“It Is In Us All”

The desolate countryside of Ireland makes for an uninviting setting in writer / director Antonia Campbell-Hughes‘ “It Is In Us All,” a slow, brooding film about masculinity, rage, and wounds both physical and emotional. This is a beautifully crafted first feature that’s compelling (to a point), but watching it feels more like homework than an entertaining escape.

Hamish (Cosmo Jarvis) is a man who wants to be the best, always living in the shadow of his successful and domineering father. He returns to his dead mother’s homeland and begins to feel a spark of what remains of the nurturing instinct which he seeks. While out for a drive, Hamish’s world is rocked when he is involved in a deadly car accident. It’s when he is befriended by a teenager named Evan (Rhys Mannion), who was also involved in the crash, that Hamish begins to let go. Discovering a sensual connection between himself and the boy, Hamish begins to embrace the danger and violence that stems from his inner rage and unbridled desires. As he explores these complex emotions that have been triggered by the sudden trauma and a lifetime of regret, the man struggles with coming to terms with his own existence.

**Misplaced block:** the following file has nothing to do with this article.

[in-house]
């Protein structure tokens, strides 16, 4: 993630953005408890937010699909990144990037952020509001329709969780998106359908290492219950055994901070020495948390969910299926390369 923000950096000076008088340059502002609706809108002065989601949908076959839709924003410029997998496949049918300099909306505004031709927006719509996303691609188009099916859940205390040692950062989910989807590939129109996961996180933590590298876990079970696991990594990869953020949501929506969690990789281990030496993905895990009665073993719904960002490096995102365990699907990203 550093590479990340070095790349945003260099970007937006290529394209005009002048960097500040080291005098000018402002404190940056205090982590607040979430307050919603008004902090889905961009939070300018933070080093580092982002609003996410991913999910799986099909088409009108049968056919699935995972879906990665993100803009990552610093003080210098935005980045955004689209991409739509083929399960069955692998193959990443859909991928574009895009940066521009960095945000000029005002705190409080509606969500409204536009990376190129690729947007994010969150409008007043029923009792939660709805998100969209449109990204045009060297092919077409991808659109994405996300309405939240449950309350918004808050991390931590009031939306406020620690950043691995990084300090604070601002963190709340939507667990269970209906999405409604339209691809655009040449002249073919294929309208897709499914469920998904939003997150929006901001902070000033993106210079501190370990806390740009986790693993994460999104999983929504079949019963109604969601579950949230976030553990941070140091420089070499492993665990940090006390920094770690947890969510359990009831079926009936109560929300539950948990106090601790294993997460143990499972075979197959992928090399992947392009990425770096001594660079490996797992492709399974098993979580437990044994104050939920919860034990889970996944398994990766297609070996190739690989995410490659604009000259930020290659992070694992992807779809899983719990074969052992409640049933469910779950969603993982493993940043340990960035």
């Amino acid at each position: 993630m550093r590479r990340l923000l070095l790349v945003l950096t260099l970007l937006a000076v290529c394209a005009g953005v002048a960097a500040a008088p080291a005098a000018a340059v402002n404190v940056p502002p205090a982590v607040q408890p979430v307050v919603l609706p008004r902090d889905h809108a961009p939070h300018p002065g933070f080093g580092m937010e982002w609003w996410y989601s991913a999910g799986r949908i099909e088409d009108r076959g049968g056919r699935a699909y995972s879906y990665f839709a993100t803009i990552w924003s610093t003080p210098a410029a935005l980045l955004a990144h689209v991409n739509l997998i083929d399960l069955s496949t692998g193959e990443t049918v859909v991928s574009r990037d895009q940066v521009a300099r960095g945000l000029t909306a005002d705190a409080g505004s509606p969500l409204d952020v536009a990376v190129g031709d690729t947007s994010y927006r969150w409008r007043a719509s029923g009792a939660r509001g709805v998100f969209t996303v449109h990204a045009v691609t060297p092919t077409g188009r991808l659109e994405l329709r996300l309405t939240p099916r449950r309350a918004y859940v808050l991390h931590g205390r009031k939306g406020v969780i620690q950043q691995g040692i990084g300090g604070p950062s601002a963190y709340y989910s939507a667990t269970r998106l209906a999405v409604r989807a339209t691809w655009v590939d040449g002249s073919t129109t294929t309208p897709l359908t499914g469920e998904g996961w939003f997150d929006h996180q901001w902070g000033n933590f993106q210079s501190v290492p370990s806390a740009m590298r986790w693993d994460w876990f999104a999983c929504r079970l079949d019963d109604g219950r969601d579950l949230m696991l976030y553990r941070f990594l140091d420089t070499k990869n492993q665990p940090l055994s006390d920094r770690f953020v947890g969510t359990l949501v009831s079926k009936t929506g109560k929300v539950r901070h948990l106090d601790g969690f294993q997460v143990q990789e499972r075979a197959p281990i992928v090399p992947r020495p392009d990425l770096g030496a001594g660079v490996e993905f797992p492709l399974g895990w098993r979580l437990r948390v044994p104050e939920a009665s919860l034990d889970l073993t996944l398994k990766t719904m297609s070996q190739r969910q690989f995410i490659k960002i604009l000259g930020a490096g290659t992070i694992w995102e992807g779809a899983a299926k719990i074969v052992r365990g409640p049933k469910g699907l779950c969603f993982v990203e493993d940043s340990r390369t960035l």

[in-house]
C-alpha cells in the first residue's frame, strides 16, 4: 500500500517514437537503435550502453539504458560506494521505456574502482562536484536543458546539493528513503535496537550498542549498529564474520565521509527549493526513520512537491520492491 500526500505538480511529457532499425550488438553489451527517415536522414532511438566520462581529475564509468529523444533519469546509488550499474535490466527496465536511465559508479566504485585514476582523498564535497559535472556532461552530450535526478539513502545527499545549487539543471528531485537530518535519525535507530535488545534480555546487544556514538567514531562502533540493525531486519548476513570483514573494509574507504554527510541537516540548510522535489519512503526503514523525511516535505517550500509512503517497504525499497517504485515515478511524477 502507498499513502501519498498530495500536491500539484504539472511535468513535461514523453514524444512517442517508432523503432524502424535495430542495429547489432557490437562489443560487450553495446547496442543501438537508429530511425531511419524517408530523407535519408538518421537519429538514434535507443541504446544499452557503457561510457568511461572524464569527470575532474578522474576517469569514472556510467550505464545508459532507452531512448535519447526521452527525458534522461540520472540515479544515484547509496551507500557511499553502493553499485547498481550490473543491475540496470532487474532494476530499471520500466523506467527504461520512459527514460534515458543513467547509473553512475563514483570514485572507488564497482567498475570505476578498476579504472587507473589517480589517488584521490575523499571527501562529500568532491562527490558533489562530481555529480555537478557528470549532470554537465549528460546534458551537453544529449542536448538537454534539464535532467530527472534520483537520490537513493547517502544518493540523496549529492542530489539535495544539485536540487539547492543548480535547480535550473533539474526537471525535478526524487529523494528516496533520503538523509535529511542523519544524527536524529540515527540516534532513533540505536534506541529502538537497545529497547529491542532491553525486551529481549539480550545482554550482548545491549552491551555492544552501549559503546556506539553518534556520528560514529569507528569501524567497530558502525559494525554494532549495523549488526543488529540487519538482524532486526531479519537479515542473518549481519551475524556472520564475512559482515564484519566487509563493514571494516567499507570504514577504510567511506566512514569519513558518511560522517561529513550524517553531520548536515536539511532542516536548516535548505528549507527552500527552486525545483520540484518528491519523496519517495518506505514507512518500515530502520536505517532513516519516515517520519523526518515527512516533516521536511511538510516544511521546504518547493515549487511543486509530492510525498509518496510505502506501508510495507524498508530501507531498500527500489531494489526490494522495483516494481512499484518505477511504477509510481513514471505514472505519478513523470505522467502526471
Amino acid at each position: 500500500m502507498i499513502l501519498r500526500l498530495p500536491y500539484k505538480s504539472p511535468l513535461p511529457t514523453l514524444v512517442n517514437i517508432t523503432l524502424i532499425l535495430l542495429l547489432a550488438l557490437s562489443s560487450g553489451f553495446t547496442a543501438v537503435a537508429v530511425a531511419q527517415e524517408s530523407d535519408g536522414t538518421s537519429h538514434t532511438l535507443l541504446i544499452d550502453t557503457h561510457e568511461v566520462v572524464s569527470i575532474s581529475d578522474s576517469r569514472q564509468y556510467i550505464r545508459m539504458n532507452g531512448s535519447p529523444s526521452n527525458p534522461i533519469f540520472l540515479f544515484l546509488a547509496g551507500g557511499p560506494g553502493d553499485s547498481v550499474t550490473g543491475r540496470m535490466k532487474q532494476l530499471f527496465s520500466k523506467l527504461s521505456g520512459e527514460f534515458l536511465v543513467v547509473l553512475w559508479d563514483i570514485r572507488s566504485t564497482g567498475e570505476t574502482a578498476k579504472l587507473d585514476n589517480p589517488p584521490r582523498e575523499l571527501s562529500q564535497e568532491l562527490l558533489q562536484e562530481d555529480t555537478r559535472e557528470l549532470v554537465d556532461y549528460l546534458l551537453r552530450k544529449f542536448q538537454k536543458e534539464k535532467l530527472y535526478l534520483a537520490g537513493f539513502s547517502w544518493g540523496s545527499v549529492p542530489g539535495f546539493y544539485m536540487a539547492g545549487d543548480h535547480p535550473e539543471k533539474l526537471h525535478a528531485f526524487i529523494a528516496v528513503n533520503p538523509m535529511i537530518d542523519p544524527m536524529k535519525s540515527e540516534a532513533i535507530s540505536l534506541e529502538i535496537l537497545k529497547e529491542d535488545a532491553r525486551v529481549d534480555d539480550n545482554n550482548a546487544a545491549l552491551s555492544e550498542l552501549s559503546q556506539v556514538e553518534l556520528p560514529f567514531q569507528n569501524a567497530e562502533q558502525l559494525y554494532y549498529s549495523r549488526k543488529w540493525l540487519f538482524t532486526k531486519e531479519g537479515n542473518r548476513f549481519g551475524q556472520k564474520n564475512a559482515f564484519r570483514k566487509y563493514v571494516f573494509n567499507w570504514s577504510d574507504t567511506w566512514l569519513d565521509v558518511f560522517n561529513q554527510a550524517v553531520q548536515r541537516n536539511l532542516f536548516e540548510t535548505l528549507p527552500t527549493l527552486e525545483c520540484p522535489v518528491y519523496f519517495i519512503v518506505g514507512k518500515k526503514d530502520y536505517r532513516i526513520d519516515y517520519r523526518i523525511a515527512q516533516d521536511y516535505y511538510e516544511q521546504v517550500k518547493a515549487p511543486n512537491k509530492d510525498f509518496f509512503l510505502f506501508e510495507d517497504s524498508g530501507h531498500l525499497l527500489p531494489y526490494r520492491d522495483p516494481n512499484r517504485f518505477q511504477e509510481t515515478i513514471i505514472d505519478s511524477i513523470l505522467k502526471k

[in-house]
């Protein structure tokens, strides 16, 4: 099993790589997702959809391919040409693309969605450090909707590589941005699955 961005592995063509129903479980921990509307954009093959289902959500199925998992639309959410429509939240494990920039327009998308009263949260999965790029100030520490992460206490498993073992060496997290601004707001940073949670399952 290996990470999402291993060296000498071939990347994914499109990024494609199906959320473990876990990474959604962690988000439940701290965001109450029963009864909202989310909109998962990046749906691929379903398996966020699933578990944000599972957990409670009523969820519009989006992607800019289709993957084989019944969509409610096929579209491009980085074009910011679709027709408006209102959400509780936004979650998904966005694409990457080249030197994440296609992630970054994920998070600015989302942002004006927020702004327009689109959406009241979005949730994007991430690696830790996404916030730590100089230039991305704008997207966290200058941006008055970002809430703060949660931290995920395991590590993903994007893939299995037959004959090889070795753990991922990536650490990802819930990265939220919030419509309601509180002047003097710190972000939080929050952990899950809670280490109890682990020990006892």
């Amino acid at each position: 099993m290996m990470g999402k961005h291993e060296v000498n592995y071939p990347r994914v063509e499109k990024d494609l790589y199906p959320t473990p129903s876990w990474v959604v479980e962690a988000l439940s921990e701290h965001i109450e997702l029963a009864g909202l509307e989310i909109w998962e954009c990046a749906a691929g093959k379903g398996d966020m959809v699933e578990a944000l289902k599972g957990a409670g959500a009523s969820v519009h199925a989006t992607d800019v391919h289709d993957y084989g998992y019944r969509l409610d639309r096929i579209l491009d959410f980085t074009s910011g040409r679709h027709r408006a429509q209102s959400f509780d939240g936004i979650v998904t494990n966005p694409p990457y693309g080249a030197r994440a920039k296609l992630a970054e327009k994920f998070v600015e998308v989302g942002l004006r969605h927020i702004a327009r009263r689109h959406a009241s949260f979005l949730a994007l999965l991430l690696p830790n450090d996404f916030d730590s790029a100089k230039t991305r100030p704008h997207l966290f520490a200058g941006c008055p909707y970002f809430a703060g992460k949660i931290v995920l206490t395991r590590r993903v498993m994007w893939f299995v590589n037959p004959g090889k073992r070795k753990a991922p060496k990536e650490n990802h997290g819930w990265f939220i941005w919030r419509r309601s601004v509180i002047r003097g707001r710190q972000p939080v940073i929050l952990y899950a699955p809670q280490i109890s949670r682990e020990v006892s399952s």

While the premise may sound profound and the themes deep, there actually isn’t much to dissect below the surface. Campbell-Hughes’ film is all about the atmosphere and pondering the cultural influence of masculinity. It’s a psychological drama that’s a draggy and moody slow burn.

The storytelling keeps the audience at a distance, which results in a narrative that’s too restrained. There’s a slight aloofness to this film that lends an unpleasantness that not many will choose to endure. This is made worse by the lonely rural setting that exudes disconnection, to the point that the landscape becomes the most interesting character in the film.

“It Is In Us All” is filled with stunning visuals and is beautifully directed and acted, but its vagueness proves to be more frustrating than philosophical.

By: Louisa Moore

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